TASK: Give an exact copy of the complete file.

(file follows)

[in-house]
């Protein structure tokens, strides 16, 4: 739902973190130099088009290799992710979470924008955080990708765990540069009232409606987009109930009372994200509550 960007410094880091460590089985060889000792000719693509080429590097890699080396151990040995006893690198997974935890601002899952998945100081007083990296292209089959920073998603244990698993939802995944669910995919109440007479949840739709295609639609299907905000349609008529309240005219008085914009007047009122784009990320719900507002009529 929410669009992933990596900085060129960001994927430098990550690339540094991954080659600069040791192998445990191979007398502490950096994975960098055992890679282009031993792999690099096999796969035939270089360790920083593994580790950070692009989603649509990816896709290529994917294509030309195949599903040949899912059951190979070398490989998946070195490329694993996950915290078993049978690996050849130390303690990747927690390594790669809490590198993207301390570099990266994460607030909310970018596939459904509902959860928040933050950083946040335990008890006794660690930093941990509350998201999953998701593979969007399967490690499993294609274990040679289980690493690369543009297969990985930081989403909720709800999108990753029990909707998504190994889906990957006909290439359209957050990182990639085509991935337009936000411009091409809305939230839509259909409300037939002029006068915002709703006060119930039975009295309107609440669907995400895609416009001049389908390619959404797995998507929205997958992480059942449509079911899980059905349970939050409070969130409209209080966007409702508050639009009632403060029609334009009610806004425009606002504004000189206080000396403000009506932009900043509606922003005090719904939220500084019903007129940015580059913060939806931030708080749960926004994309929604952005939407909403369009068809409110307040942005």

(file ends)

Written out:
[in-house]
């Protein structure tokens, strides 16, 4: 739902973190130099088009290799992710979470924008955080990708765990540069009232409606987009109930009372994200509550 960007410094880091460590089985060889000792000719693509080429590097890699080396151990040995006893690198997974935890601002899952998945100081007083990296292209089959920073998603244990698993939802995944669910995919109440007479949840739709295609639609299907905000349609008529309240005219008085914009007047009122784009990320719900507002009529 929410669009992933990596900085060129960001994927430098990550690339540094991954080659600069040791192998445990191979007398502490950096994975960098055992890679282009031993792999690099096999796969035939270089360790920083593994580790950070692009989603649509990816896709290529994917294509030309195949599903040949899912059951190979070398490989998946070195490329694993996950915290078993049978690996050849130390303690990747927690390594790669809490590198993207301390570099990266994460607030909310970018596939459904509902959860928040933050950083946040335990008890006794660690930093941990509350998201999953998701593979969007399967490690499993294609274990040679289980690493690369543009297969990985930081989403909720709800999108990753029990909707998504190994889906990957006909290439359209957050990182990639085509991935337009936000411009091409809305939230839509259909409300037939002029006068915002709703006060119930039975009295309107609440669907995400895609416009001049389908390619959404797995998507929205997958992480059942449509079911899980059905349970939050409070969130409209209080966007409702508050639009009632403060029609334009009610806004425009606002504004000189206080000396403000009506932009900043509606922003005090719904939220500084019903007129940015580059913060939806931030708080749960926004994309929604952005939407909403369009068809409110307040942005």